Grandpa style is my absolute favorite ways to drink green tea. There's nothing better than slowly sipping tea while watching the leaves dance in a tall glass. The key to avoiding bitterness is making sure that you use just barely enough leave to cover the bottom of the cup.
What is your favorite green tea? Let me know about it in the comments!
Two things to disclose before we jump into this tea review, friends: 1. I’ve never actually drank this tea hot (WHAT. I know. I promise I can still give you a good review). 2. It doesn’t actually taste like fruity pebbles, as the packaging claims. While my breakfast-cereal-loving heart is a bit dismayed by this, I can get over it for now. I’ve talked about this before, but I’m not a huge fan of teas that make claims– detoxing, dieting, etc. While I think herbs can be healing and great supplements to living healthfully, I immediately get a little side-eye Read More
I have bashed the tea bag for years. “Let your leaves dance,” I say…but I may have just met my match.
Chiki Tea has agreed to a licensing deal to open in Connecticut, and our partner rocked up with a box full of handmade organic muslin reusable teabags. My first thought was, “didn’t you read my book Green is the New Black which categorically says DITCH THE BAG!?”
These organic teabags are cute, I’ll give him that–but do they work? And why on earth would someone go through the trouble to clean out the wet leaves then wash it when a strainer is so much easier?
“Holly, people identify with teabags and beginners can understand it, so having a reusable organic one makes eco-sense and is friendly on the wallet. Once they experiment with Japanese tea, chances are they will elevate their taste preferences and with it, their brewing methods…but people need to start somewhere.”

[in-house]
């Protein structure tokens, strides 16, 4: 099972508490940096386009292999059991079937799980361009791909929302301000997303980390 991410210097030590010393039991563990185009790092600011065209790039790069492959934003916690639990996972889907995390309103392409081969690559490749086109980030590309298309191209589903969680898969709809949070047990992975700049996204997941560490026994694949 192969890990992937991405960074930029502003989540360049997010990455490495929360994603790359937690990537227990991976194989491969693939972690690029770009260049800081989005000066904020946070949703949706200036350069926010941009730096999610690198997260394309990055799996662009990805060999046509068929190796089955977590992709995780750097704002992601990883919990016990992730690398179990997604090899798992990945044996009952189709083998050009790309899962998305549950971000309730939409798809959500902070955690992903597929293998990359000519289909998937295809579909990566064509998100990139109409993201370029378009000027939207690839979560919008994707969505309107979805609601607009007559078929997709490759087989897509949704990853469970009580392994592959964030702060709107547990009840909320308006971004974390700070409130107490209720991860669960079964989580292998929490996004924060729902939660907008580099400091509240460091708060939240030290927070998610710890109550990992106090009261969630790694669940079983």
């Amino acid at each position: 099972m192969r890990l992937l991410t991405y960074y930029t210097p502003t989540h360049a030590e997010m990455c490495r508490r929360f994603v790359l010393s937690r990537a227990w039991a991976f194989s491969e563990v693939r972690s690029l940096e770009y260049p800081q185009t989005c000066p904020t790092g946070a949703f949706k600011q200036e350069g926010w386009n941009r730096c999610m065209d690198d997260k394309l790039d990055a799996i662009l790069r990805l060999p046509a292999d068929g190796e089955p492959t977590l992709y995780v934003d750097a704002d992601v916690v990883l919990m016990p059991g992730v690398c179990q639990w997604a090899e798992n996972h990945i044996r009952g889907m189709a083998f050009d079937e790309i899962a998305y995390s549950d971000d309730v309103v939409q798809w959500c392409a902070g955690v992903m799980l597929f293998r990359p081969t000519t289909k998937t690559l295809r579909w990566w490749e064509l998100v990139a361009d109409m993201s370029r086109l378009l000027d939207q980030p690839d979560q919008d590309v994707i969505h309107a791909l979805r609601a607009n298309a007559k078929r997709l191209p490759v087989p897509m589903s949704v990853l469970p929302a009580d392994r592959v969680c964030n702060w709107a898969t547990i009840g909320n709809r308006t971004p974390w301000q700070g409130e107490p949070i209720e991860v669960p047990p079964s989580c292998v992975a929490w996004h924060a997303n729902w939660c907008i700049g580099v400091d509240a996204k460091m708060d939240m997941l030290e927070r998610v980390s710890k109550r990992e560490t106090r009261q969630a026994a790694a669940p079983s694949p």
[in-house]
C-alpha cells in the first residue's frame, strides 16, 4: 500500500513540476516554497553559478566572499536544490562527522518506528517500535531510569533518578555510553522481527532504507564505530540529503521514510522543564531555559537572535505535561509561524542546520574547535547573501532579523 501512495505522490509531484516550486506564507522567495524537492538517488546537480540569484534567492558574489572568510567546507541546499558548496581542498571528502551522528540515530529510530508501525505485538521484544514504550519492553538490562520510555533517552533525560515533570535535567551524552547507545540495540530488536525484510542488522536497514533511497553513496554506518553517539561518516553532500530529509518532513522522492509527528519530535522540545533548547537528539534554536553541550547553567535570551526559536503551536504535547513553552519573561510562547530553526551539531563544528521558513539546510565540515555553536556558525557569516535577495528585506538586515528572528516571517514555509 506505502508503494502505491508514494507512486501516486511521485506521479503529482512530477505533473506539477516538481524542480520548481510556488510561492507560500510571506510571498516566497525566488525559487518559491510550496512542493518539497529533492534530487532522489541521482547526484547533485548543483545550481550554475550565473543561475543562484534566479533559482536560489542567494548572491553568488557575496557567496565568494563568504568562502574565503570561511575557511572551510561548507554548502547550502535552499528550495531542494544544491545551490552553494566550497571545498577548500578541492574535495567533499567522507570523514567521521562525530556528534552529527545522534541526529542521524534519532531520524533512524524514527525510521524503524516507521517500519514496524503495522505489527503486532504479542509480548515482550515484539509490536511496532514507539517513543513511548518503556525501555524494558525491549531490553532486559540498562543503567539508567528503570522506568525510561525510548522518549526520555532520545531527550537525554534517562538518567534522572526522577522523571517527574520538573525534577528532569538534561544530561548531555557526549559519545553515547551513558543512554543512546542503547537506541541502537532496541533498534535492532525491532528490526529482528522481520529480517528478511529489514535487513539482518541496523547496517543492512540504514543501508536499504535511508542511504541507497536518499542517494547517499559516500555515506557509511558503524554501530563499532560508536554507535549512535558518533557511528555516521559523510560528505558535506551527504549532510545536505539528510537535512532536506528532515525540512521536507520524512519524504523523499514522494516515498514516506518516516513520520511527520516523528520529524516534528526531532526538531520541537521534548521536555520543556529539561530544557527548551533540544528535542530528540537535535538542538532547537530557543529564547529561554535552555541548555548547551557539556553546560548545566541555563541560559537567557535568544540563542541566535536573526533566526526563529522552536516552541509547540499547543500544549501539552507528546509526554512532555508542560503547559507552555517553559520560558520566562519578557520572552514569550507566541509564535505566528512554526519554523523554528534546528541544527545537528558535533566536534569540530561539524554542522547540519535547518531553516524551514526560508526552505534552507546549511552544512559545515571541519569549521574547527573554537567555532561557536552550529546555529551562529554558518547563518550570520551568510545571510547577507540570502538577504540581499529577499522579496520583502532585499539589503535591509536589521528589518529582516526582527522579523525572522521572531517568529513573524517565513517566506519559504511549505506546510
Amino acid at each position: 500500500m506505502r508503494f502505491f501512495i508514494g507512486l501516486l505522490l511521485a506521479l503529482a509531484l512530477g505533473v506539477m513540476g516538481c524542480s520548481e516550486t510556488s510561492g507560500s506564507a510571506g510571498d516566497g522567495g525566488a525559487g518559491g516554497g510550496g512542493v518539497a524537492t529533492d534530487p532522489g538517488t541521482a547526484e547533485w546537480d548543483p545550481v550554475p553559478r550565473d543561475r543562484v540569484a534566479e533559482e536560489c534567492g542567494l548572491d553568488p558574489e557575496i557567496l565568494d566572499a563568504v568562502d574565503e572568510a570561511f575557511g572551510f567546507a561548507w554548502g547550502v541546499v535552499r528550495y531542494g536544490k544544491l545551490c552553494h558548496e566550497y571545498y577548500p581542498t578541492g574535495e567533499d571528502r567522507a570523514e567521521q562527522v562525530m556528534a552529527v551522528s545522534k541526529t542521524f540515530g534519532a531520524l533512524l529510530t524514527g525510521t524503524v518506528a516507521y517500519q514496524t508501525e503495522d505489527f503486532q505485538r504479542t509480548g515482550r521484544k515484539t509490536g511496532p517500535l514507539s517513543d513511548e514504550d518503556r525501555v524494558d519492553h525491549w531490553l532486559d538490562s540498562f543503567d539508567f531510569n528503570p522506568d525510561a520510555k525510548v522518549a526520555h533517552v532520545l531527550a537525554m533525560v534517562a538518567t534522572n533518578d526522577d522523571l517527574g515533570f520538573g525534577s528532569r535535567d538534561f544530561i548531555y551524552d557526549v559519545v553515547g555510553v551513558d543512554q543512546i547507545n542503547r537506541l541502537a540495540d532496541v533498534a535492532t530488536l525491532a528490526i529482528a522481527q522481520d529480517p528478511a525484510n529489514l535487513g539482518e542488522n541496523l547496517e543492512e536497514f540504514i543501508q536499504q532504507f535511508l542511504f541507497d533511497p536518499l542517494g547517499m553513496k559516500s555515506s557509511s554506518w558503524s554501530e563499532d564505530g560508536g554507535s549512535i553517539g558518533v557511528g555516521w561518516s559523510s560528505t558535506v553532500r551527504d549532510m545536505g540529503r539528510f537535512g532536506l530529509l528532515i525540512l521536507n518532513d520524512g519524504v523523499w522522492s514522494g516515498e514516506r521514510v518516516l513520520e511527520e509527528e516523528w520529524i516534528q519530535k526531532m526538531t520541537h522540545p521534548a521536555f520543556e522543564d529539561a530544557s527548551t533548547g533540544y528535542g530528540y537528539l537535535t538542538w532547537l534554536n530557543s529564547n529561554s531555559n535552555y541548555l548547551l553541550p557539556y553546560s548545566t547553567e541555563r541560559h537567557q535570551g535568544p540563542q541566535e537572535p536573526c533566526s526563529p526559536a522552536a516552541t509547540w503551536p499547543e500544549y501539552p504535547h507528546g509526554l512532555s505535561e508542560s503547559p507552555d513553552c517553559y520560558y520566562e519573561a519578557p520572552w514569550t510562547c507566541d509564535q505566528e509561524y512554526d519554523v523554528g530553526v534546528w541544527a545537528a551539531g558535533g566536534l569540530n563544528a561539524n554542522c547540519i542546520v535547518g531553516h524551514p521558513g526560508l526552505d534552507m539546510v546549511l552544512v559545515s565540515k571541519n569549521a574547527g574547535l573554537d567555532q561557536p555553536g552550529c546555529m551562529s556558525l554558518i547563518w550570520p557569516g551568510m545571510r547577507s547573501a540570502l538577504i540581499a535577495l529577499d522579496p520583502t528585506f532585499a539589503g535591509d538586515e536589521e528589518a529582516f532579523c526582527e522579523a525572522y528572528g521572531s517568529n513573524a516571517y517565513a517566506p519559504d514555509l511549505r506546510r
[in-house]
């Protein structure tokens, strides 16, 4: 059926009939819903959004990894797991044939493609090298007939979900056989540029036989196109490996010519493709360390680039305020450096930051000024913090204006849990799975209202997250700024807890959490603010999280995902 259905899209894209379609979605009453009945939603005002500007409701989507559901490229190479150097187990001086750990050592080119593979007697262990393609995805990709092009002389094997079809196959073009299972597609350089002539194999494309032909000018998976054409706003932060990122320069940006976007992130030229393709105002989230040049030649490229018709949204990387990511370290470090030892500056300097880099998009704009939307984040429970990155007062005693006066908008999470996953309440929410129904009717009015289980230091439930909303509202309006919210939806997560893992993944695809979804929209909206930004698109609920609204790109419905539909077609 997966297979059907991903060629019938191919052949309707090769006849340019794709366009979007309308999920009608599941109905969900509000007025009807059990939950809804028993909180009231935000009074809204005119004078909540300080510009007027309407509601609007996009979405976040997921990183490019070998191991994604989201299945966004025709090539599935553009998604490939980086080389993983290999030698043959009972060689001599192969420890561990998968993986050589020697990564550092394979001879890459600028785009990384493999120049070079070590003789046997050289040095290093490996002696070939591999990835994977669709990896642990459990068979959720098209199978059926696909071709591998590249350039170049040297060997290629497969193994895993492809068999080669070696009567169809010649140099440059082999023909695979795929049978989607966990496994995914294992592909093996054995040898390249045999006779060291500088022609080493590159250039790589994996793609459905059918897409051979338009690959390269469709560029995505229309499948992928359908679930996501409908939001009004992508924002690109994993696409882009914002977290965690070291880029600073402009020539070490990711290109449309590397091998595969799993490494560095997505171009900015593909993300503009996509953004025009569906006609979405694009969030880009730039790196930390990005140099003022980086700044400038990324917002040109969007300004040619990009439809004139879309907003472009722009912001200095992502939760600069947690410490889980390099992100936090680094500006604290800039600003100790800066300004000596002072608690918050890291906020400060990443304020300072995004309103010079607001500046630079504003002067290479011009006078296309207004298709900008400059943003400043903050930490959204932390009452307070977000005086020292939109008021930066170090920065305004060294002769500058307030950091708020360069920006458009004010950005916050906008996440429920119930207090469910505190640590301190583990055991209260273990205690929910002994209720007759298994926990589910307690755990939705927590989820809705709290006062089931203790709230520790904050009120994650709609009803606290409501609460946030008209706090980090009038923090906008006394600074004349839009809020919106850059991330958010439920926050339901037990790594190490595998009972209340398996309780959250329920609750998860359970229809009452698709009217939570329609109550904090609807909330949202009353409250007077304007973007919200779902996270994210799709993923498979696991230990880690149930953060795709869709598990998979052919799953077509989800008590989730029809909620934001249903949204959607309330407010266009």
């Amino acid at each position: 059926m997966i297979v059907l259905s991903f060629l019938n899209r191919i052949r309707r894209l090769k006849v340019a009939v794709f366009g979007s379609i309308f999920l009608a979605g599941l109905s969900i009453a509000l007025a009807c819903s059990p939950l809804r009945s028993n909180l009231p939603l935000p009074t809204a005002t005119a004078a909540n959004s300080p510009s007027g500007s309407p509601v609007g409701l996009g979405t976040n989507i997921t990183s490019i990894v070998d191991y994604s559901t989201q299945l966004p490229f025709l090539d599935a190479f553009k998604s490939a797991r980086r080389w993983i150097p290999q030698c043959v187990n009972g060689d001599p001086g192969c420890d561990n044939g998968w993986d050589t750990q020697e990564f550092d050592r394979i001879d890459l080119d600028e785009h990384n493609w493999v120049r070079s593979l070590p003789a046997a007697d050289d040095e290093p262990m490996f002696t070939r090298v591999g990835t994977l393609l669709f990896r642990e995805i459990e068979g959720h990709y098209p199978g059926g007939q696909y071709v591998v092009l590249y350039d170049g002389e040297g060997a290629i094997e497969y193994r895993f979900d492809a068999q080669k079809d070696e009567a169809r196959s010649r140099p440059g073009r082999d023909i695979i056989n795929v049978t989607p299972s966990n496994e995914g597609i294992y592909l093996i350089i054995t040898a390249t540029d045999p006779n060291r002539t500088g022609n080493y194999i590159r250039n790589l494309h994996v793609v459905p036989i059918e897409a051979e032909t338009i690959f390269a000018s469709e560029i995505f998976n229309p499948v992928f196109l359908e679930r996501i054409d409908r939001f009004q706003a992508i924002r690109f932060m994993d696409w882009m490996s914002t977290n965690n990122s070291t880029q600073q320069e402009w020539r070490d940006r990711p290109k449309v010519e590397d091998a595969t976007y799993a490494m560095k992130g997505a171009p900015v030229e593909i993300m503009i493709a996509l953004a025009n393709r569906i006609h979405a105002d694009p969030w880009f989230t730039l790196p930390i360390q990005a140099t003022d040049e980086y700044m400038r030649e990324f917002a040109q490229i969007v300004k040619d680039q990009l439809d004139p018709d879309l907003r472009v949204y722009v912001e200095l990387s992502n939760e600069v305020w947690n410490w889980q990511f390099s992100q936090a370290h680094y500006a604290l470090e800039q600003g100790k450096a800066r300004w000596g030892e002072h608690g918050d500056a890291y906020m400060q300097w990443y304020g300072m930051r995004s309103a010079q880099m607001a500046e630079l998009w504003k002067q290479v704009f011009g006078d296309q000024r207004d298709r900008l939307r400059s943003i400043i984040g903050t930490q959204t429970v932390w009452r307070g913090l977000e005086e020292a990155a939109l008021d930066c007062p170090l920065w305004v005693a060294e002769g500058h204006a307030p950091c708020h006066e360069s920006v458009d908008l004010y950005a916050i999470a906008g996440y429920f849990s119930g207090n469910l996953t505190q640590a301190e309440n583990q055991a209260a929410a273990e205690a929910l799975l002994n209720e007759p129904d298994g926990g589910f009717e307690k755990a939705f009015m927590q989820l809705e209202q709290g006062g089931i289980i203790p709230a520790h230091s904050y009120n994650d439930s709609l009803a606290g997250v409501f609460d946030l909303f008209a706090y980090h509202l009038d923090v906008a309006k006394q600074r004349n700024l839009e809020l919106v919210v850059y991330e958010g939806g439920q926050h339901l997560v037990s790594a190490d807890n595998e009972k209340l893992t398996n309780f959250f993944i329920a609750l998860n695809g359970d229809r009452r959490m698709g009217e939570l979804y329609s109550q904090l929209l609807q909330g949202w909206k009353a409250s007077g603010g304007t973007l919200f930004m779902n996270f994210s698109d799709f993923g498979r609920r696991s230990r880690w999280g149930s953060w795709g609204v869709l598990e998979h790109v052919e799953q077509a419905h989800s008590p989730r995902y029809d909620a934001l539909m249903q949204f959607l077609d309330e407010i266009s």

I couldn’t argue against that point. He’s right. Let’s get folks sipping any way we can, and educate, educate, educate, as we go.
After this encounter with reusable teabags, I’ve been seeing many other ways to make tea.
At the O-cha Matsuri in Shizuoka, a company was offering a mock “Chemex” pour-over cone-shaped pot, which is designed for coffee, but they were steeping tea in the same way. The leaves were placed in the cone filter and water was being poured very slowly with a long-spout kettle just like most coffee houses in Japan. Interesting idea, but I just couldn’t get my umami on with this method. Mind you, I only had two samples and didn’t personally try the steeping myself so I might explore this idea down the line. It’s a fabulous looking thing, I’ll admit that!